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@borkdude/sci

0.0.11-alpha.2 • Public • Published

Small Clojure Interpreter

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A tiny implementation of Clojure in Clojure.

Quickstart

Use from Clojure(Script)

(require '[sci.core :as sci]) 
(sci/eval-string "(inc 1)") => ;; 2
(sci/eval-string "(inc x)" {:bindings {'x 2}}) ;;=> 3

Read here how to use sci from Clojure.

Use from JavaScript

> const { evalString } = require('@borkdude/sci');
> const opts = {bindings: {f: function() { console.log('hello'); }}};
> evalString("(dotimes [i 2] (f))", opts);
hello
hello

Note for JavaScript users: the JS API is similar to the Clojure one. Instead of symbols and keywords it expects strings. Instead of kebab-case, use camelCase. Read here how to use sci from Clojure.

Use from Java

import borkdude.sci.*;
import borkdude.sci.options.*;
 
Namespace fooBar = new Namespace("foo.bar");
fooBar.addVar("x", 1);
Options opts = new Options().addNamespace(fooBar);
Sci.evalString("foo.bar/x", opts); // returns 1 

Note for Java users: the Java API for is conceptually similar to the Clojure one, but made more idiomatic for Java users. Check the generated Java documentation.

Rationale

You want to evaluate code from user input, or use Clojure for a DSL inside configuration files, but eval isn't safe or simply doesn't work.

This library works with:

  • Clojure on the JVM
  • Clojure compiled with GraalVM native
  • ClojureScript, even when compiled with :advanced, and (as a consequence) JavaScript

It is used as the interpreter for babashka.

Status

Experimental. Breaking changes are expected to happen at this phase.

Installation

Use as a dependency:

Clojars Project NPM Project

Usage

Currently the only API function is sci.core/eval-string which takes a string to evaluate and an optional options map.

In sci, defn does not mutate the outside world, only the evaluation context inside a call to sci/eval-string.

By default sci only enables access to the pure non-side-effecting functions in Clojure. More functions can be enabled, at your own risk, using :bindings:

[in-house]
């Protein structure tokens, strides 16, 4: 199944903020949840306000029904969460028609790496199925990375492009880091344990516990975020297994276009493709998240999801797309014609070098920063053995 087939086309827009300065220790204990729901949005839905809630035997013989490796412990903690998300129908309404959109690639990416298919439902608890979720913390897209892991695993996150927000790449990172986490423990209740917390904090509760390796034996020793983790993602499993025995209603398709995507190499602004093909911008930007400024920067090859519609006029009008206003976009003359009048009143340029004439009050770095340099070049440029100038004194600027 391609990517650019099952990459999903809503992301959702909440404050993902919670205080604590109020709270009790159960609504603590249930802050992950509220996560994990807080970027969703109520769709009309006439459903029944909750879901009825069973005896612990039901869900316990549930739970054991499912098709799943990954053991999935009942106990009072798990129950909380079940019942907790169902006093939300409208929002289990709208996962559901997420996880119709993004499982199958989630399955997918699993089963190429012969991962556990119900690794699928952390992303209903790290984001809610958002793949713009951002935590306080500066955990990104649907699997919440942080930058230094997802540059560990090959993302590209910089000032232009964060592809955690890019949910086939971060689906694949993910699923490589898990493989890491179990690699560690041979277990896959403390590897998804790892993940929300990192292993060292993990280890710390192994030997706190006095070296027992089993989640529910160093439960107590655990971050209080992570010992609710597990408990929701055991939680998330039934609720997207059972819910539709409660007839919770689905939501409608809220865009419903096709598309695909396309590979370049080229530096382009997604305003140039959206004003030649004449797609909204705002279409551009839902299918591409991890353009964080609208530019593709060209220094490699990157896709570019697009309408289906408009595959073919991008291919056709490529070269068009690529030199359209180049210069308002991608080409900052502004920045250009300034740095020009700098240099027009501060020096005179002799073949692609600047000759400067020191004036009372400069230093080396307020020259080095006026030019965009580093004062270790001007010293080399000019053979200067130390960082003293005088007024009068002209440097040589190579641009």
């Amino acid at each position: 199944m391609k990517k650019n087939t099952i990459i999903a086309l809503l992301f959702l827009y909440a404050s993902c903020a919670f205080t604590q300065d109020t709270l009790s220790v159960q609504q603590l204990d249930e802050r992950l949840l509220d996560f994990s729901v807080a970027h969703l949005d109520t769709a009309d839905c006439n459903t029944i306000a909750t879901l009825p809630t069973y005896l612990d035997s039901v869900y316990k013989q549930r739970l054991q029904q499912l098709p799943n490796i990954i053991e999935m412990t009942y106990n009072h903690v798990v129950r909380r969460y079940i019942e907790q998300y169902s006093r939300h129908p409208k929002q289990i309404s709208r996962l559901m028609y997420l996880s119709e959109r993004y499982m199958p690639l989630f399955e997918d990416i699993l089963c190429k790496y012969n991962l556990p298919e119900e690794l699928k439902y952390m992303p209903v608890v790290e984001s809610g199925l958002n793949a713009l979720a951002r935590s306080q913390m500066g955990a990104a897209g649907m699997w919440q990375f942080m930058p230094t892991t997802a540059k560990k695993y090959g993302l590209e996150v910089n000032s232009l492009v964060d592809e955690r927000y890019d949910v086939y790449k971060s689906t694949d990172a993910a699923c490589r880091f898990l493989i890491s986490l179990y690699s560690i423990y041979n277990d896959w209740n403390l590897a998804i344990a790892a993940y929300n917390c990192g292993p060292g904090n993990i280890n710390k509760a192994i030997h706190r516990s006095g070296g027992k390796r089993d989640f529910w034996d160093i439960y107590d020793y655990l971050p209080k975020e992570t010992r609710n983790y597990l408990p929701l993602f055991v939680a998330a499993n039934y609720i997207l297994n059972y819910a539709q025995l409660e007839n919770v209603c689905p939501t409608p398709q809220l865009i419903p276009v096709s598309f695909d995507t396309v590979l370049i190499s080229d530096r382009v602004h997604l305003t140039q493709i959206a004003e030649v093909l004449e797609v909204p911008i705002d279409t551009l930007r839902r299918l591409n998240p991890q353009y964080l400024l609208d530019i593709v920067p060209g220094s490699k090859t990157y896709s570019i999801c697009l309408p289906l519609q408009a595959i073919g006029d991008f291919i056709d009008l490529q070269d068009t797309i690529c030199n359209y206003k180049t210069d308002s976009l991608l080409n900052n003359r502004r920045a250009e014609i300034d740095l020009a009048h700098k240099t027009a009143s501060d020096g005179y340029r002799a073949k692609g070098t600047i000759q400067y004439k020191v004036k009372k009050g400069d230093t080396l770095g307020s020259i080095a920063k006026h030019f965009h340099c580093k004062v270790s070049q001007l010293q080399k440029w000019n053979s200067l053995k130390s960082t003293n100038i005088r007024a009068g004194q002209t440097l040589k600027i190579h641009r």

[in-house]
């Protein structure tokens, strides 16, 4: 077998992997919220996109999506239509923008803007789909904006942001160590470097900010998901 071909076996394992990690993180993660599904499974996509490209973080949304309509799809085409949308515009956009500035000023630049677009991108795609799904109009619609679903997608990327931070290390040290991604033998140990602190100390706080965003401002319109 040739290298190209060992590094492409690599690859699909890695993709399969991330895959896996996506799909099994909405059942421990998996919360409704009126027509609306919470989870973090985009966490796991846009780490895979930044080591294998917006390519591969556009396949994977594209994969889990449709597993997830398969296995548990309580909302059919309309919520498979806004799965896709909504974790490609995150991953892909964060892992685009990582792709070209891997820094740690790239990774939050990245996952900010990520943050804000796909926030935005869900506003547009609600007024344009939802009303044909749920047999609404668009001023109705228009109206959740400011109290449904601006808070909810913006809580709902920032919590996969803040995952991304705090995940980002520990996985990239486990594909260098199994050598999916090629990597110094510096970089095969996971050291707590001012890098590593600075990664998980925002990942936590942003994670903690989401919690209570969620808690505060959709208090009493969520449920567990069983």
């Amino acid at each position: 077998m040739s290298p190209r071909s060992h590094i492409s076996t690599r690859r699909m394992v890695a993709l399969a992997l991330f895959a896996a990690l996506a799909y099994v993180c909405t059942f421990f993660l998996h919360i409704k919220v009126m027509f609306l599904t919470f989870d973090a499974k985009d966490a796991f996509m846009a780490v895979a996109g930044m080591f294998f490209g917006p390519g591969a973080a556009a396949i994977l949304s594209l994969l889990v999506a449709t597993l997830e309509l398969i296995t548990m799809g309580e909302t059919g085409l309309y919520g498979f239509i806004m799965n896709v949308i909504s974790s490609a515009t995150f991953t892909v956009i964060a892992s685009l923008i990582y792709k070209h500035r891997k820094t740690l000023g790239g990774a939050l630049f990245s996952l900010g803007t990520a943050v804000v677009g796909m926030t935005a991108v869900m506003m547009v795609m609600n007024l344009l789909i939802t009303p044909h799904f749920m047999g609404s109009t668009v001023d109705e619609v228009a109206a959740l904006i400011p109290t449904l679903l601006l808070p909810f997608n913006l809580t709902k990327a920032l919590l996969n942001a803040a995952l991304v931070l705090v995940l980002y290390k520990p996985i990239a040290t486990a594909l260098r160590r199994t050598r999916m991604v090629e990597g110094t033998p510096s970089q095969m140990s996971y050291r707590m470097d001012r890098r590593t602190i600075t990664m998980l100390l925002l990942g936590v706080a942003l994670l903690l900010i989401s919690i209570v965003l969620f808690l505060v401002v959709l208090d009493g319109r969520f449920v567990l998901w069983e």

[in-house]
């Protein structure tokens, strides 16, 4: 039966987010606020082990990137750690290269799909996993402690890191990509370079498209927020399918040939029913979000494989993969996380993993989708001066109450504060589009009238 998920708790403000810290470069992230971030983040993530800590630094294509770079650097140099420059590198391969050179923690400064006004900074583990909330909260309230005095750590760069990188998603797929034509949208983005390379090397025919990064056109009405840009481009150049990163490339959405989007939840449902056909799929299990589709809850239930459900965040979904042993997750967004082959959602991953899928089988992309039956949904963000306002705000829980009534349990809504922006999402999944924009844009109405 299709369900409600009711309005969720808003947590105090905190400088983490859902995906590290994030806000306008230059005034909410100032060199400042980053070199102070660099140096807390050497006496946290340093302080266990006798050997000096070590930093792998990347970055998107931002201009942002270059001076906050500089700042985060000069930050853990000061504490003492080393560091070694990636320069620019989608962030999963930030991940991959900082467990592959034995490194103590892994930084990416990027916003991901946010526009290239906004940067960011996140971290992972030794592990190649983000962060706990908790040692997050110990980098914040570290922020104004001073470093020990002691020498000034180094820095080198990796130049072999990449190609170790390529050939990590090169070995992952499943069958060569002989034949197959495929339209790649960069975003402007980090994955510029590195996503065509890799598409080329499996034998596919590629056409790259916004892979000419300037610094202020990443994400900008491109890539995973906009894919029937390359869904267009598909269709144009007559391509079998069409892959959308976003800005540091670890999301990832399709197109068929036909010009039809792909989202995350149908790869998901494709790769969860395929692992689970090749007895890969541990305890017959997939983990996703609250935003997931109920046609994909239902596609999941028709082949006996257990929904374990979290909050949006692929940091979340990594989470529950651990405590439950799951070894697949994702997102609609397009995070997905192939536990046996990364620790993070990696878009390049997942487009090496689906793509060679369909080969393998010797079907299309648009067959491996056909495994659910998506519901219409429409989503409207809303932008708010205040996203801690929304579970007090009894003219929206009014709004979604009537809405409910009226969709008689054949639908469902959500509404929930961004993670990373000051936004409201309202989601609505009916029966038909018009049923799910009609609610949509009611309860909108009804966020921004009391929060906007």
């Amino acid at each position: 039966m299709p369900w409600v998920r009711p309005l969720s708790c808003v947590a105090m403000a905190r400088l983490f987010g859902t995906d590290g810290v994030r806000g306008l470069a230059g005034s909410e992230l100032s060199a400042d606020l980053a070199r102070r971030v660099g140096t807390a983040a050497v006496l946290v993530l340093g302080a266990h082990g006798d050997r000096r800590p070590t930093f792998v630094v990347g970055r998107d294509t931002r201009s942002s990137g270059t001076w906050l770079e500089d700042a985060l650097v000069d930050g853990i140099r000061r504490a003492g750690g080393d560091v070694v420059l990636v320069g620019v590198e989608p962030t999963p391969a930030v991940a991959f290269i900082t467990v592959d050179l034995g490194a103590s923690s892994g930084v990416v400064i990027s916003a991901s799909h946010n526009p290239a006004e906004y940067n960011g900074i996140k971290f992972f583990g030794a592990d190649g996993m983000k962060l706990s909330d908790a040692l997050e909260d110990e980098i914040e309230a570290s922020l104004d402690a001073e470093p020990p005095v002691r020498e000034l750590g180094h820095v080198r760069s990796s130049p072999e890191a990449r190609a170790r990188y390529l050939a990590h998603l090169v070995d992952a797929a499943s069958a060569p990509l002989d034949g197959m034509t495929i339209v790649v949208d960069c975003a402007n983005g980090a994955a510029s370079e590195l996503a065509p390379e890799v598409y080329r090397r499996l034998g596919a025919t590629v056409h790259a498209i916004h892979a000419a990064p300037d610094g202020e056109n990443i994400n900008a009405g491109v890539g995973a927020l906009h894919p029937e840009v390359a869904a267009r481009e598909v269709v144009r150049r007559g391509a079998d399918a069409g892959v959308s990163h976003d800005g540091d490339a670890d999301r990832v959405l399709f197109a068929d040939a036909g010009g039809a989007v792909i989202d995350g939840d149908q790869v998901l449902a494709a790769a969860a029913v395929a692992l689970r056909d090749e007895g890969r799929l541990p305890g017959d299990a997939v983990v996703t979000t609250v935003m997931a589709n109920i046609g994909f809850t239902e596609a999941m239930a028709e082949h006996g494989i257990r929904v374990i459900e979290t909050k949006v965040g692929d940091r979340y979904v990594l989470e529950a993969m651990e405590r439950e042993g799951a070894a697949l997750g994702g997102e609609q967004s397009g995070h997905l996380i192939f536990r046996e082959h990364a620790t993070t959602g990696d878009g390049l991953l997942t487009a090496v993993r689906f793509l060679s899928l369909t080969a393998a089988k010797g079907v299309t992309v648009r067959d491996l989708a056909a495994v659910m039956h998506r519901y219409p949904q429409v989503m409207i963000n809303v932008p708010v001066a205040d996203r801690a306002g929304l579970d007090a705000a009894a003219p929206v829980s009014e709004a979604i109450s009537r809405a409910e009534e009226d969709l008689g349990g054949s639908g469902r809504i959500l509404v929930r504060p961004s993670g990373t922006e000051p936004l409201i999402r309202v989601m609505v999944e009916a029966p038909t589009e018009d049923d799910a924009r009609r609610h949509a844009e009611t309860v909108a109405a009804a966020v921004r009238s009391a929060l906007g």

user=> (require '[sci.core :as sci]) 
user=> (sci/eval-string "(println \"hello\")" {:bindings {'println println}}) 
hello 
nil 

It is also possible to provide namespaces which can be required:

user=> (def opts {:namespaces {'foo.bar {'println println}}}) 
user=> (sci/eval-string "(require '[foo.bar :as lib]) (lib/println \"hello\")" opts) 
hello 
nil 

You can provide a list of allowed symbols. Using other symbols causes an exception:

user=> (sci/eval-string "(inc 1)" {:allow '[inc]}) 
2 
user=> (sci/eval-string "(dec 1)" {:allow '[inc]}) 
ExceptionInfo dec is not allowed[at line 1column 2]  clojure.core/ex-info (core.clj:4739) 

Providing a list of disallowed symbols has the opposite effect:

user=> (sci/eval-string "(inc 1)" {:deny '[inc]}) 
ExceptionInfo inc is not allowed[at line 1column 2]  clojure.core/ex-info (core.clj:4739) 

Preventing forever lasting evaluation of infinite sequences can be achieved with :realize-max:

user=> (sci/eval-string "(vec (range))" {:realize-max 10}) 
ExceptionInfo Maximum number of elements realized10 [at line 1column 1]  clojure.core/ex-info (core.clj:4739) 

The preset :termination-safe, which is currently {:deny '[loop recur trampoline] :realize-max 100}, is helpful for making expressions terminate:

user=> (sci/eval-string "(loop [] (recur))" {:preset :termination-safe}) 
ExceptionInfo loop is not allowed[at line 1column 2]  clojure.core/ex-info (core.clj:4739) 

Providing a macro as a binding can be done by providing a normal function that has :sci/macro on the metadata set to true:

user=> (sci/eval-string "(do-twice (f))" {:bindings {'do-twice ^:sci/macro (fn [x] (list 'do x x)) 'f #(println "hello")}}) 
hello 
hello 
nil 

Feature parity

Currently the following special forms/macros are supported: def, fn, function literals (#(inc %)), defn, quote, do,if, if-let, if-not, when, when-let, when-not, cond, let, and, or, ->, ->>, as->, comment, loop, lazy-seq, for, doseq, case, try/catch/finally, declare, cond->, cond->>. Sci also supports user defined macros.

More examples of what is currently possible can be found at babashka.

If you miss something, feel free to post an issue.

Caveats

To make the rand-* functions behave well when compiling to a GraalVM native binary, use this setting:

--initialize-at-run-time=java.lang.Math\$RandomNumberGeneratorHolder 

Test

Required: lein, the clojure CLI and GraalVM.

To succesfully run the GraalVM tests, you will have to compile the binary first with script/compile.

To run all tests:

script/test/all

For running individual tests, see the scripts in script/test.

License

Copyright © 2019 Michiel Borkent

Distributed under the Eclipse Public License 1.0. This project contains code from Clojure and ClojureScript which are also licensed under the EPL 1.0. See LICENSE.

install

npm i @borkdude/sci

Downloadsweekly downloads

104

version

0.0.11-alpha.2

license

EPL-1.0

homepage

github.com

repository

Gitgithub

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